President George W. Bush acted on his promise last month to cut the federal
budget deficit in half in the next five years. He submitted a budget request
to Congress for Fiscal 2006 that includes $214 billion in cuts in domestic
discretionary (nonentitlement) programs unrelated to defense, international
affairs, and homeland security over five years.
Bush's budget also includes $138 billion in reductions over the next 10
years in mandatory programs including Medicaid (see
page 4), the food-stamp
program, and child-care assistance to low-income working
Some mental health agencies, however, are in line for small increases.
Each February the president submits an annual budget request for federal
spending for the next fiscal year, which begins in October. Congressional
committees develop a resolution to govern the appropriations process. Once the
appopriations bills are approved by the House and Senate, differences must be
reconciled in conference before final passage.
Overall discretionary spending for the Department of Health and Human
Services (HHS), which funds most public health research, services, and
treatment, would be reduced by 1 percent to $67.2 billion, according to
Nicholas Meyers, director of the APA Department of Government Relations.
Bush proposed budget increases for some HHS agencies. Compared with Fiscal
2005, the Food and Drug Administration would receive a 4 percent increase ($80
million), the Indian Health Service would receive a 2 percent increase ($72
million), and the National Institutes of Health (NIH) would receive a .7
percent increase ($195 million), according to Lizbet Boroughs, an associate
director in the Department of Government Relations.
Meyers told Psychiatric News, "The president has proposed
the lowest budget increase for NIH in several years. However, funds from the
increase will be used to implement the NIH Road Map [Psychiatric
News, April 16, 2004], which includes a strong emphasis on neuroscience
Bush proposed tiny budget increases over Fiscal 2005 for the National
Institute of Mental Health: .41 percent, or $6 million; National Institute on
Drug Abuse: .33 percent, or $3.3 million; and National Institute on Alcohol
Abuse and Alcoholism: .34 percent, or $1.5 million (see table).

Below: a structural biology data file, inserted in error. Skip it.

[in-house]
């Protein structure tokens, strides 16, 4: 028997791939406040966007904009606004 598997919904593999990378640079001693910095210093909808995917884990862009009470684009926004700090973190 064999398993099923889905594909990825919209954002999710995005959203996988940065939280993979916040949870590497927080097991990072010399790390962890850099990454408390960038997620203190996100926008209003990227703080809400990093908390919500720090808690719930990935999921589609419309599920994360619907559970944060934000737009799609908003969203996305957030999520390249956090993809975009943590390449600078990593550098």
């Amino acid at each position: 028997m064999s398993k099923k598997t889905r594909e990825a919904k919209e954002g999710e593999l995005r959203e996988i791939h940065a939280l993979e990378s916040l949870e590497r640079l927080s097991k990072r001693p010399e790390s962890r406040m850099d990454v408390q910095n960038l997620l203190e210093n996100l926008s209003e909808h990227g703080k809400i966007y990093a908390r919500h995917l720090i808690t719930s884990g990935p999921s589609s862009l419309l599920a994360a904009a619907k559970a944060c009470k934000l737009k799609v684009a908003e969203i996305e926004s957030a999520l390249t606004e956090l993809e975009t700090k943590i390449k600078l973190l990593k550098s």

In contrast, the president proposed a decrease of about 1 percent ($56
million) in overall spending in Fiscal 2006 for the Substance Abuse and Mental
Health Services Administration (SAMHSA).
The Center for Mental Health Services (CMHS), an agency within SAMHSA, is
also slated for a budget cut, with Bush requesting a 7 percent decrease ($64
million) in Fiscal 2006 (see chart below).
"The president's cuts to CMHS are primarily confined to demonstration
and best-practice grants related to youth-violence prevention and jail
diversion. The president's budget cuts will not affect current grants,"
Nearly every CMHS program would be cut or kept at the Fiscal 2005 level in
the president's budget. The only exception is a $6 million increase for the
recently initiated State Incentive Grants for Transformation, designed to help
states develop comprehensive mental health plans.
Funding for community grant programs for jail diversion would be cut
severely, from $7 million in Fiscal 2005 to $4 million in Fiscal 2006. Bush
had proposed a similar cut to the same program in his Fiscal 2005 budget, but
Congress later restored the funding.
The president also proposed cutting the budget of a successful
youth-violence prevention program by about a third, from $94 million to $67
million, Boroughs noted.
Bush requested no increase in funding for most CMHS programs from the
current fiscal year. These programs include mental health and substance abuse
block grants, comprehensive community mental health services for children and
their families, youth suicide prevention, mental health services for the
elderly, and projects to assist people in transition from homelessness.
The president's Fiscal 2006 budget request for HHS is posted online